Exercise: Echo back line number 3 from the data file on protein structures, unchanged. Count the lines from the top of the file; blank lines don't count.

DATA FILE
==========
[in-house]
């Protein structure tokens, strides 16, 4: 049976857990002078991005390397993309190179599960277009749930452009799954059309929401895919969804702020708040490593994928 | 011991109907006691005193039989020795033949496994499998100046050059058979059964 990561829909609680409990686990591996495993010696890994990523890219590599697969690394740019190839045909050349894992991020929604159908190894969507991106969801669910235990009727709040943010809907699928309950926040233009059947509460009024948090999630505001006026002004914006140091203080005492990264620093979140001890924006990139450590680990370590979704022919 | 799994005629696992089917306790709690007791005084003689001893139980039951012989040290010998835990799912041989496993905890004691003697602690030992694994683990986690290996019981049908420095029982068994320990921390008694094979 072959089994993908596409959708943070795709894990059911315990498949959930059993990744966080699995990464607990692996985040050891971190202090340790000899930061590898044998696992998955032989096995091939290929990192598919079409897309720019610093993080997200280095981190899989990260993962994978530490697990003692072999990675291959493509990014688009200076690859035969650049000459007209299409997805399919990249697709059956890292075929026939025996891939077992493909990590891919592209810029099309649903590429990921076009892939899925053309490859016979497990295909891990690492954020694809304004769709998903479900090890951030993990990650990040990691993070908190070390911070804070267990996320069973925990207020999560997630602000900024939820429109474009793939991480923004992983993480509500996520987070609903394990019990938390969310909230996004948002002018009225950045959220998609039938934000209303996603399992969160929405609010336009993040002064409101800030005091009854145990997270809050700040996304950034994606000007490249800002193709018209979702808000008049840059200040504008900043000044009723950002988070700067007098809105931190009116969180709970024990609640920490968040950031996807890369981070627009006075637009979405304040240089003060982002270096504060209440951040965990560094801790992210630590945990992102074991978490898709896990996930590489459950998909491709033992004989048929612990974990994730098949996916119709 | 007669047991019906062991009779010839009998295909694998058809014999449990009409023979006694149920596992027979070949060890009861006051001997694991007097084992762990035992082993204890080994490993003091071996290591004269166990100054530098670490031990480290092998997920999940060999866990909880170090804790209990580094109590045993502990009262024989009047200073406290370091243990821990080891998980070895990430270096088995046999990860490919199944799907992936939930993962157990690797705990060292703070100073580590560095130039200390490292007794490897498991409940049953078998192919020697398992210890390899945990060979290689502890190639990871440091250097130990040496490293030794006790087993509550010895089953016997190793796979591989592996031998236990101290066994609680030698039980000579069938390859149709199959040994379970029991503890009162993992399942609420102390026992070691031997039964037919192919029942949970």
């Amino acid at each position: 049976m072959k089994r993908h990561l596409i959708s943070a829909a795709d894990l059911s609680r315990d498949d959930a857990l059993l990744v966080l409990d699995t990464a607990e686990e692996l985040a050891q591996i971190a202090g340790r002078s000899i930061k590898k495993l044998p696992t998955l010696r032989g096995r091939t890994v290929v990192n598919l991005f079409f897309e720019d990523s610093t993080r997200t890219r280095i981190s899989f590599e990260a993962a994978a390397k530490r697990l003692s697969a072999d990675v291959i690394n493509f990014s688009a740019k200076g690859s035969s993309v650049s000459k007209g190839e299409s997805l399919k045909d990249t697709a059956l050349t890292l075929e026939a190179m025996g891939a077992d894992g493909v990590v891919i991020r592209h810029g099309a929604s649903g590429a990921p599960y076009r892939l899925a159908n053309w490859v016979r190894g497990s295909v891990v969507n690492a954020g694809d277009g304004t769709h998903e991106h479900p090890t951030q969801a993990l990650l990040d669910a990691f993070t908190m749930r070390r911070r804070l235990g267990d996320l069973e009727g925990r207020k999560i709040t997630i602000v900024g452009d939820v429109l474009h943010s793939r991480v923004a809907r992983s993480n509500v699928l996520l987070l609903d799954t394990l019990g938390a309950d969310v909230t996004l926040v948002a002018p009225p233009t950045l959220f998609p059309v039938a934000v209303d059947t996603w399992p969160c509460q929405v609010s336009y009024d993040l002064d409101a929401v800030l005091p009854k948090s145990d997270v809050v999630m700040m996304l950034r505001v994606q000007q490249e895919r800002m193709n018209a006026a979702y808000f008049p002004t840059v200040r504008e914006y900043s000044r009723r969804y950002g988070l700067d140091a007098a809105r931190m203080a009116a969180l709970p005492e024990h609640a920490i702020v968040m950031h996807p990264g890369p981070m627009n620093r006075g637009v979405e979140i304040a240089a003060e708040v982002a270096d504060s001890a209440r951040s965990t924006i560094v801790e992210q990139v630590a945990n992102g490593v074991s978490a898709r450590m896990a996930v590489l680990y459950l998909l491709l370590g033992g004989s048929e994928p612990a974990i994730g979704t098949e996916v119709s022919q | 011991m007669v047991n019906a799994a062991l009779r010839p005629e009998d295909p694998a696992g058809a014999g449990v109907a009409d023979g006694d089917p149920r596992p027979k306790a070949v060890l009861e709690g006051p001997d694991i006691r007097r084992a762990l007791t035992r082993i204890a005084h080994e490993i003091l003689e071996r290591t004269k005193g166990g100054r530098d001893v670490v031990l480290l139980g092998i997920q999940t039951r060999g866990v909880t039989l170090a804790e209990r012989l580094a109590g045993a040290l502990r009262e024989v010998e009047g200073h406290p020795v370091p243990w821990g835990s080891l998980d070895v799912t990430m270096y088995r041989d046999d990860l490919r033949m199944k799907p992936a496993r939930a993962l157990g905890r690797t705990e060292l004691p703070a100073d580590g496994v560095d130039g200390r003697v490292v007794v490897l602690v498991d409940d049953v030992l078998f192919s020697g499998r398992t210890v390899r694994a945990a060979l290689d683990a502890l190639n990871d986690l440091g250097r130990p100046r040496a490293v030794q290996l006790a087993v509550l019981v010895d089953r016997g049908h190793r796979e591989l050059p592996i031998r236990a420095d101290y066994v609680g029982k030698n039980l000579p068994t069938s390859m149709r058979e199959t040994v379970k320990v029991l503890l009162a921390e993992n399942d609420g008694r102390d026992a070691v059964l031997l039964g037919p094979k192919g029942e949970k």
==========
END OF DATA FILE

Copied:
């Amino acid at each position: 049976m072959k089994r993908h990561l596409i959708s943070a829909a795709d894990l059911s609680r315990d498949d959930a857990l059993l990744v966080l409990d699995t990464a607990e686990e692996l985040a050891q591996i971190a202090g340790r002078s000899i930061k590898k495993l044998p696992t998955l010696r032989g096995r091939t890994v290929v990192n598919l991005f079409f897309e720019d990523s610093t993080r997200t890219r280095i981190s899989f590599e990260a993962a994978a390397k530490r697990l003692s697969a072999d990675v291959i690394n493509f990014s688009a740019k200076g690859s035969s993309v650049s000459k007209g190839e299409s997805l399919k045909d990249t697709a059956l050349t890292l075929e026939a190179m025996g891939a077992d894992g493909v990590v891919i991020r592209h810029g099309a929604s649903g590429a990921p599960y076009r892939l899925a159908n053309w490859v016979r190894g497990s295909v891990v969507n690492a954020g694809d277009g304004t769709h998903e991106h479900p090890t951030q969801a993990l990650l990040d669910a990691f993070t908190m749930r070390r911070r804070l235990g267990d996320l069973e009727g925990r207020k999560i709040t997630i602000v900024g452009d939820v429109l474009h943010s793939r991480v923004a809907r992983s993480n509500v699928l996520l987070l609903d799954t394990l019990g938390a309950d969310v909230t996004l926040v948002a002018p009225p233009t950045l959220f998609p059309v039938a934000v209303d059947t996603w399992p969160c509460q929405v609010s336009y009024d993040l002064d409101a929401v800030l005091p009854k948090s145990d997270v809050v999630m700040m996304l950034r505001v994606q000007q490249e895919r800002m193709n018209a006026a979702y808000f008049p002004t840059v200040r504008e914006y900043s000044r009723r969804y950002g988070l700067d140091a007098a809105r931190m203080a009116a969180l709970p005492e024990h609640a920490i702020v968040m950031h996807p990264g890369p981070m627009n620093r006075g637009v979405e979140i304040a240089a003060e708040v982002a270096d504060s001890a209440r951040s965990t924006i560094v801790e992210q990139v630590a945990n992102g490593v074991s978490a898709r450590m896990a996930v590489l680990y459950l998909l491709l370590g033992g004989s048929e994928p612990a974990i994730g979704t098949e996916v119709s022919q | 011991m007669v047991n019906a799994a062991l009779r010839p005629e009998d295909p694998a696992g058809a014999g449990v109907a009409d023979g006694d089917p149920r596992p027979k306790a070949v060890l009861e709690g006051p001997d694991i006691r007097r084992a762990l007791t035992r082993i204890a005084h080994e490993i003091l003689e071996r290591t004269k005193g166990g100054r530098d001893v670490v031990l480290l139980g092998i997920q999940t039951r060999g866990v909880t039989l170090a804790e209990r012989l580094a109590g045993a040290l502990r009262e024989v010998e009047g200073h406290p020795v370091p243990w821990g835990s080891l998980d070895v799912t990430m270096y088995r041989d046999d990860l490919r033949m199944k799907p992936a496993r939930a993962l157990g905890r690797t705990e060292l004691p703070a100073d580590g496994v560095d130039g200390r003697v490292v007794v490897l602690v498991d409940d049953v030992l078998f192919s020697g499998r398992t210890v390899r694994a945990a060979l290689d683990a502890l190639n990871d986690l440091g250097r130990p100046r040496a490293v030794q290996l006790a087993v509550l019981v010895d089953r016997g049908h190793r796979e591989l050059p592996i031998r236990a420095d101290y066994v609680g029982k030698n039980l000579p068994t069938s390859m149709r058979e199959t040994v379970k320990v029991l503890l009162a921390e993992n399942d609420g008694r102390d026992a070691v059964l031997l039964g037919p094979k192919g029942e949970k």